Is there anything optional about safety?

As manufacturers design new products and update the design of old products, many times they sell and offer for sale different designs with differing levels of safety and quality. There are many reasons for the differences including multi-functional uses of the product, different price points (e.g. good, better, and best), requests by customers, adoption of safety improvements, and inconsistent regulations and standards between the U.S. and foreign countries.

This article will explore the legal and practical risks in selling products with these differences and what manufacturers can do to minimize the risk.

Law of Design Defects
The Restatement Third, Torts: Products Liability (1998) (hereinafter “Restatement”), in §2, comment a, said that “[t]he emphasis is on creating incentives for manufacturers to achieve optimal levels of safety in designing and marketing products.” However, comment a went on to say that “[s]ociety does not benefit from products that are excessively safe…any more than it benefits from products that are too risky. Society benefits most when the right, or optimal, amount of product safety is achieved.”

The Restatement then sets forth tests that apply to defects in design and warnings and instructions. The focus is on a “reasonable alternative design” or “reasonable alternative warnings and instructions” that were available at the time of sale or distribution at a reasonable cost and their omission rendered the product not reasonably safe. Restatement, §2, comment d.

Since the focus is on a “reasonable alternative,” the fact that the manufacturer has or is contemplating selling its products with different levels of safety raises huge questions for the manufacturer to ponder.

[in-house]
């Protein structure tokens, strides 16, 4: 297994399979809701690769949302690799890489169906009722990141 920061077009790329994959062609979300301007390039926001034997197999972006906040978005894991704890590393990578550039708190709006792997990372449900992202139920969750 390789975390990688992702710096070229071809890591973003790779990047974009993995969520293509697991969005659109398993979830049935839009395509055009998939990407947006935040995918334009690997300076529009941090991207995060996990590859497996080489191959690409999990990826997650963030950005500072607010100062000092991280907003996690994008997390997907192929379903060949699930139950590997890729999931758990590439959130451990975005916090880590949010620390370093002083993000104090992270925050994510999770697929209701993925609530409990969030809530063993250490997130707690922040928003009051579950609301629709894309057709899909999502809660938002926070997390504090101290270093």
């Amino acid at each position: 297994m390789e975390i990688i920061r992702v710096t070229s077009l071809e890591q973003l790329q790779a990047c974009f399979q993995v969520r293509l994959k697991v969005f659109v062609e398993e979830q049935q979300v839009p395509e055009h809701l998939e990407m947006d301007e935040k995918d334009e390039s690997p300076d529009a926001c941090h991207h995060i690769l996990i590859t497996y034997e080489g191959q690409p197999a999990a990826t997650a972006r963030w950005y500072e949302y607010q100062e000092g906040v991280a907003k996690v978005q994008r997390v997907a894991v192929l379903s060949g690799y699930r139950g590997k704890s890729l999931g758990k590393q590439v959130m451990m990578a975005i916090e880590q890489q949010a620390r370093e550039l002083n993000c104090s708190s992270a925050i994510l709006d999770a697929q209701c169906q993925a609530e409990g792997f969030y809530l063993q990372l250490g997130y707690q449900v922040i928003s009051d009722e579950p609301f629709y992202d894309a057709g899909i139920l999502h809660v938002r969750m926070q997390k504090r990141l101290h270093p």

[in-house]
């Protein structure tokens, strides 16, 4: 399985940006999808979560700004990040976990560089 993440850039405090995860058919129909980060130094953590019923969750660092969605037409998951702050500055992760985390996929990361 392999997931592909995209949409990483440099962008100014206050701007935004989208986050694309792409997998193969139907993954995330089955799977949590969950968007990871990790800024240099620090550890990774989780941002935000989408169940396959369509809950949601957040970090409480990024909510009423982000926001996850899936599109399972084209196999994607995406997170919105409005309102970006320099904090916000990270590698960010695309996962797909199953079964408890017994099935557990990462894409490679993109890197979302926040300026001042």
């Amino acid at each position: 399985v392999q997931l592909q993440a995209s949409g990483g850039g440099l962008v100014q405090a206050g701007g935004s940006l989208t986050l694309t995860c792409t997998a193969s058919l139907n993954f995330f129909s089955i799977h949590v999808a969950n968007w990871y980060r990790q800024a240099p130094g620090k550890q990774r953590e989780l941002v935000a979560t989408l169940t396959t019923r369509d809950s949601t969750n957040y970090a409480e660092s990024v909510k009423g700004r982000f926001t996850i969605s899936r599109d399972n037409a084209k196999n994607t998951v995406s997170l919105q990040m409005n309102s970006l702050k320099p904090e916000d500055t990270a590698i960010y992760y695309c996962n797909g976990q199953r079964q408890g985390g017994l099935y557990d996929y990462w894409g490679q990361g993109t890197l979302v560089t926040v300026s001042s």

What is the right or optimal level of safety? Can I sell safer products within the U.S.? Can I sell safer products in foreign countries because foreign standards require it and sell a less safe product in the U.S.? Can I offer safety devices as options, either in the U.S. or in foreign countries? These are all difficult questions to answer. And, as with many legal questions, there is no clear answer in most situations.

Selling Products With Different Levels of Safety
In general, many manufacturers or entire industries sell products with different levels of safety. The automotive industry is the first one that comes to mind.

Small automobiles with the minimum number of required air bags are not as safe as bigger, stronger cars that have many more air bags. I don’t think anyone disputes this. In fact, the safer cars are sometimes marketed as being safer. In light of the general law, isn’t this risky?

If these small cars comply with all applicable governmental safety regulations, then the manufacturer can argue that the product is reasonably safe. The fact that this manufacturer or other manufacturers can and do make safer products does not diminish the argument.